And so it is over. Another manager departs, and for once it’s been fairly civilised and planned.
The ending was apt though, City crawling over the line after 90 minutes of wasteful finishing that kept us sweating until the end. It was a match that summed up the season perfectly. Little sparkles, but mostly just frustration and swear words.
Under duress from Yaya Toure, one of City’s most successful managers handed his expensive suit jacket to a happy fan, and he was gone. And the sad thing is, the relief was palpable. Job done, on the day, a Champions League qualifier secured, a new dawn and perhaps a clean sweep on the way.
Two points from the final three games was enough in the end, the traditional late surge even absent this time as City finished with their lowest points total in seven years. They weren’t alone in under-achieving, at least, and their top four place was deserved, because that’s where they finished, and that’s how league tables work. Yet again, god bless City’s sporadic attacking intent – United fans must really hate goal difference. For the third successive season, City were the highest scorers in the Premier League, but it’s a statistic that merely thinly papers over a series of cracks.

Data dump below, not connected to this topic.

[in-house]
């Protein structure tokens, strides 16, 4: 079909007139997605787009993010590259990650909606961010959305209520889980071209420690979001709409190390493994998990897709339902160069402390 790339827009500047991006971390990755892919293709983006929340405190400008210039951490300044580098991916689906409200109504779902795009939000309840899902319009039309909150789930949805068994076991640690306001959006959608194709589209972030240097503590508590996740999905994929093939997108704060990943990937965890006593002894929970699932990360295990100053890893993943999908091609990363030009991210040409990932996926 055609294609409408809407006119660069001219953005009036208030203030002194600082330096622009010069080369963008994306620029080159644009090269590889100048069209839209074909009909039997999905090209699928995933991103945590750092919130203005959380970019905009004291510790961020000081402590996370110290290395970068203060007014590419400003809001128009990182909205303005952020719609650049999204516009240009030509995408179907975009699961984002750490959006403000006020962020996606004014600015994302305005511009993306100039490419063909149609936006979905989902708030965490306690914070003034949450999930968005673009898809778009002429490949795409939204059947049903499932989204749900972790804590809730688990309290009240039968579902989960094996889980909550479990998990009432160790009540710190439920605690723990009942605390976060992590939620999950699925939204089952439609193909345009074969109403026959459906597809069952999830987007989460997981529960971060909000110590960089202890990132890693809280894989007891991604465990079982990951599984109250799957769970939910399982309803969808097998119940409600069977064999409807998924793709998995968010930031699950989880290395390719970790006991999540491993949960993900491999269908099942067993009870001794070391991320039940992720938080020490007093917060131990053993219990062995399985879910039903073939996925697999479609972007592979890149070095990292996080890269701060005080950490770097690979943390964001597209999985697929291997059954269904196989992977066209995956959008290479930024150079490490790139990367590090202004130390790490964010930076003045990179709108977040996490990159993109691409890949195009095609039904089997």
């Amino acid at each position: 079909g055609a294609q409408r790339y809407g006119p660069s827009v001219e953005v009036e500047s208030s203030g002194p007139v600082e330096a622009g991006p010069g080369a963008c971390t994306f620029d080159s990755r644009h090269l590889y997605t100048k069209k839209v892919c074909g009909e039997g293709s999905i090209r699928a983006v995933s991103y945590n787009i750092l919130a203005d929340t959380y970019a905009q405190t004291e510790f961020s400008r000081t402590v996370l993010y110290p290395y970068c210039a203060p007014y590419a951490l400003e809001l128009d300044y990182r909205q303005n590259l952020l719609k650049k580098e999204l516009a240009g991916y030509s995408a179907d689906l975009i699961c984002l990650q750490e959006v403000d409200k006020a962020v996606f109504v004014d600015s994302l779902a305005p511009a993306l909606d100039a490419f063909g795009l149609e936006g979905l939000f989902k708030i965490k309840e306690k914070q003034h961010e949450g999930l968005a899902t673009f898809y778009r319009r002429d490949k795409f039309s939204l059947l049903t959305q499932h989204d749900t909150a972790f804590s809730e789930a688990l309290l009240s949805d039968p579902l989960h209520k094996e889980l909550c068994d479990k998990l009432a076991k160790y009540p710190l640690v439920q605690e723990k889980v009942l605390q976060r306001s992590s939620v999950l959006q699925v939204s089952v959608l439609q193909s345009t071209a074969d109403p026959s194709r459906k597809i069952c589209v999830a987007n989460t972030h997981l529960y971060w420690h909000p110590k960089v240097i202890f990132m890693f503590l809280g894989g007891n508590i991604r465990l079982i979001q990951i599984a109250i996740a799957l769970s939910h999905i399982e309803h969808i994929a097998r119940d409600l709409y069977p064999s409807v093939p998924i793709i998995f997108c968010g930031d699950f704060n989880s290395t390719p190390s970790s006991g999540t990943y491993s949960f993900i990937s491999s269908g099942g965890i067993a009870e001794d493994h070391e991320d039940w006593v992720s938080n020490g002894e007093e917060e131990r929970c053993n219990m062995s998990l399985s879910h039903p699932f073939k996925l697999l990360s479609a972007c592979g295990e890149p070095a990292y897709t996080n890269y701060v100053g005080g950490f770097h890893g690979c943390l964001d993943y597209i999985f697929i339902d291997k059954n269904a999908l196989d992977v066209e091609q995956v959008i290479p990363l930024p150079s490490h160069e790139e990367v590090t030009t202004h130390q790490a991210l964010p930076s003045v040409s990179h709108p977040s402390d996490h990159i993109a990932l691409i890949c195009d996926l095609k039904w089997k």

And for Pellegrini, with hindsight, a season too far. He was the bridge between the fiery Mancini and the obsessive Guardiola, the dream ticket since the beginning, and Pep will bring back a much-needed passion on the touchline. There’s no right way to manage, but it feels that a more expressive manager is what the club and the fans need after a turgid nine months in the league.